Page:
Utah Stories

Drive-in movies give ‘screen time’ a whole new meaning

Drive-in theaters used to dot the Utah landscape, from Montezuma Creek to East Carbon, from St. George to Logan, and everywhere in between. But where are they now?


Where did all the Drive-ins go?

Drive-in theaters used to dot the Utah landscape, from Montezuma Creek to East Carbon, from St. George to Logan, and everywhere in between. 

Families would pile in the station wagon on a summer night with a picnic basket full of sandwiches, the kids in pajamas. Many drive-ins had playgrounds for the kids to use before darkness fell and the movie started. The Park-Vu in Millcreek even had a merry-go-round. 

But then multiplex theaters arrived, and instead of one movie choice, people suddenly had many choices under one roof, and year-round as well. Drive-in attendance faded, land prices went up, and drive-in properties had land developers salivating. 

A few drive-ins managed to hold on and still bring the car movie experience to a new generation. The Redwood Drive-In in West Valley City, the Motor-Vu Drive-In in Riverdale, Basin Drive-In in Mt. Pleasant, Echo Drive-In in Roosevelt, Motor-Vu in Tooele, and the classic car drive-in at Shooting Star RV Resort in Escalante.

How did they do it when more than 22 other drive-ins went out of business?

A different kind of drive-in movie—adapting to technology to fit a more modern world

According to Larry Healey, long time manager of Redwood Drive-In, it was a combination of things.

“We remodeled in the late ‘70s and went from a single screen to four screens. Then, in the 90s, we switched from the speakers on the pole to an AM, then an FM signal so people could hear it on their radio. People got better sound with FM. They could listen in stereo and the speakers became obsolete.”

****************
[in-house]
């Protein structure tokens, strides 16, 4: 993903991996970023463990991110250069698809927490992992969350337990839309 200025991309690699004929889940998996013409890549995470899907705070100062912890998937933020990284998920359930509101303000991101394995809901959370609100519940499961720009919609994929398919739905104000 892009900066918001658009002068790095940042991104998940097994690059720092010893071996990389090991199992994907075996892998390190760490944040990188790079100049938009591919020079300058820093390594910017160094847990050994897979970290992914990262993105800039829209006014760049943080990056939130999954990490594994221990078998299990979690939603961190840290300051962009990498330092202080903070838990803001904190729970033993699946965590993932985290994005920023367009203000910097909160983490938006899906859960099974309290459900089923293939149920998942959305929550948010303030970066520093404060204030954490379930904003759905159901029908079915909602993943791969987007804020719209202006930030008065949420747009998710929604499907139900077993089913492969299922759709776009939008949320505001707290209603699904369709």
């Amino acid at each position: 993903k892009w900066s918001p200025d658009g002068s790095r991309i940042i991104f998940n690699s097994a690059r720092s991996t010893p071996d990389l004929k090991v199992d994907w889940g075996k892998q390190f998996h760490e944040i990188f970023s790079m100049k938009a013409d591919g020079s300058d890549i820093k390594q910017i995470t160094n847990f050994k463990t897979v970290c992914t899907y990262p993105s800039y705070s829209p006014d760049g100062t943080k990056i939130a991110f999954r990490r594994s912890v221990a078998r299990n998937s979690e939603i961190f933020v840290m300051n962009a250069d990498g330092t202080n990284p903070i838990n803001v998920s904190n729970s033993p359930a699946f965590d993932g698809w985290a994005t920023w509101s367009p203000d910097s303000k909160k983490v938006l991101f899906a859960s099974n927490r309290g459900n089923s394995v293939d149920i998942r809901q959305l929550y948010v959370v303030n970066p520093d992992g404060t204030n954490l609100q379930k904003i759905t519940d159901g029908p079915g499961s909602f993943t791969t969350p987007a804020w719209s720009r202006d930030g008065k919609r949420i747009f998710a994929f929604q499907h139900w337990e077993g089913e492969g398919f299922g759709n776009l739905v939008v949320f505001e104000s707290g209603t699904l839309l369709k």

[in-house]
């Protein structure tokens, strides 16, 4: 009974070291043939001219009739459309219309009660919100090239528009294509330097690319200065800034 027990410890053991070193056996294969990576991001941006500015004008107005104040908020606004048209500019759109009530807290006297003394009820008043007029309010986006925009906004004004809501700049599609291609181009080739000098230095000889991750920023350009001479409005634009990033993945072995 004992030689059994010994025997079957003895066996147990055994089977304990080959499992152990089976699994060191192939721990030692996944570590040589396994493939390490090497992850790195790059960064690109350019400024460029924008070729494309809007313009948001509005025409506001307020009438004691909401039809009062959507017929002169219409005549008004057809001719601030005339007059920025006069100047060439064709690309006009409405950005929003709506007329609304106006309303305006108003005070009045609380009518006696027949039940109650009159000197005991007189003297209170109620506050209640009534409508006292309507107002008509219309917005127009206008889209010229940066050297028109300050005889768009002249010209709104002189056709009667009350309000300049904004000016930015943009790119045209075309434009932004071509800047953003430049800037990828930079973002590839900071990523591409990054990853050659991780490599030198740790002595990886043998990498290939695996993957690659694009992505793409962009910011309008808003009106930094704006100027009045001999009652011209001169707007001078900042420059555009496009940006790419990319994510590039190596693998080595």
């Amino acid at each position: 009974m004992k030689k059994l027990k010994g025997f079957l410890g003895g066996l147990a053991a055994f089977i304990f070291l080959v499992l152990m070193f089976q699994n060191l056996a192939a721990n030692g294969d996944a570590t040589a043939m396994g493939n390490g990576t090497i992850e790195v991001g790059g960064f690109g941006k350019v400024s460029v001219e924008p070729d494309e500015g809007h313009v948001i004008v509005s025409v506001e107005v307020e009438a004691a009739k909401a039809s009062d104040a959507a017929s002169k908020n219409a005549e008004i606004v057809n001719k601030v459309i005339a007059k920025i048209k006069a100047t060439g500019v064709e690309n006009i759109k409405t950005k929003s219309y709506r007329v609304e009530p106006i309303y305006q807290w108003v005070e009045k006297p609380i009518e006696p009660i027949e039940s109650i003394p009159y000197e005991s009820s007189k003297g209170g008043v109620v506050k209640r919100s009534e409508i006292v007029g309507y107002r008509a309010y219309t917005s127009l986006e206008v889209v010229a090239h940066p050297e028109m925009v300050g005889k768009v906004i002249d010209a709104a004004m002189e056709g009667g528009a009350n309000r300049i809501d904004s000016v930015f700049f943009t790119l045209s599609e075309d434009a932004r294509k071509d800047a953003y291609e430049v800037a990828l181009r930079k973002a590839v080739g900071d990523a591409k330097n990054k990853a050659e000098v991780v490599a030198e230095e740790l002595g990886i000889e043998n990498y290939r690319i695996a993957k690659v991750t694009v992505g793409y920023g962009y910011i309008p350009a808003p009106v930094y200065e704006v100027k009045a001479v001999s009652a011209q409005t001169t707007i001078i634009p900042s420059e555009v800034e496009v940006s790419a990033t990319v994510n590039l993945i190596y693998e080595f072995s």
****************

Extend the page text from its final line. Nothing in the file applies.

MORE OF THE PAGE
For the grand opening after the remodel, Redwood showed Smokey and the Bandit. “We were the only drive-in in SLC playing Smokey and I think it still holds the record for the longest-running movie at a drive-in,” Larry says.  

Brent Coleman is the boots on the ground, jack-of-all-trades, owner of the Motor-Vu Drive-In in Riverdale. His brothers/partners, Bruce and Dale, live in California and North Carolina, so the day-to-day operations fall to Brent. 

The Coleman brothers are second-generation owners of the Motor-Vu. Brent relates a similar experience about keeping their business open.

“The Motor-Vu opened in 1947, and my dad, Howard, started working there in 1952 as a lot boy picking up trash, and finally working his way up to manager and eventually buying it. Dad realized he needed to make some changes to stay in business, so he added a second screen in 1982, a third in 1987, and a 4th in 1997. I would say he persevered—he never gave up.” 

Another thing that helped the business was when nearby drive-ins folded. Drive-ins in Davis and Ogden were sold to developers, leaving the Motor-Vu as the only drive-in option in the area. Brent also credits FM radio signals as helping business, but says new technology can be a double-edged sword. 

Five years ago, they were forced to buy digital projectors, replacing film projectors as film became obsolete. It was a big investment, and many other drive-ins across the country closed under the pressure. “Fortunately, through my brother, we were able to purchase used digital projectors, otherwise we would be gone, too,” Brent says. 

Both the Redwood and Motor-Vu offer weekend swap meets that help keep the drive-ins solvent. The swap meets are year-round ventures as opposed to the seasonal nature of outdoor movies. 

When asked if he is ever tempted to sell, Brent says, “I am not interested in selling. I am content, and until I am closer to retirement, I’ll keep plugging away. It might end with me, you never know.” 

Summer movie memories

Crazy things still happen at the drive-in. Brent tells a story from about five years ago. “We are just down the street from a Walmart, and someone in the parking lot saw a couple putting two kids in the trunk of their car. They followed them for a bit and then called the police, who turned out en masse. Police from Riverdale, South Ogden, and Roy all showed up, surrounding the car with guns drawn. It turns out that they were just trying to sneak the kids in and avoid the $2 entry fee.”  

Movies under the stars, with the smell of hot dogs and popcorn blowing on the breeze, can be magical. So gather up the kids, put ‘em in their pj’s, pack some sandwiches, and head to one of Utah’s few remaining drive-in movie experiences.

Do it soon! Summer doesn’t last forever.

Redwood Drive-in, 3688 S Redwood Road, West Valley City

Motor-VuDrive-in, 5368 S 1050 W, Riverdale



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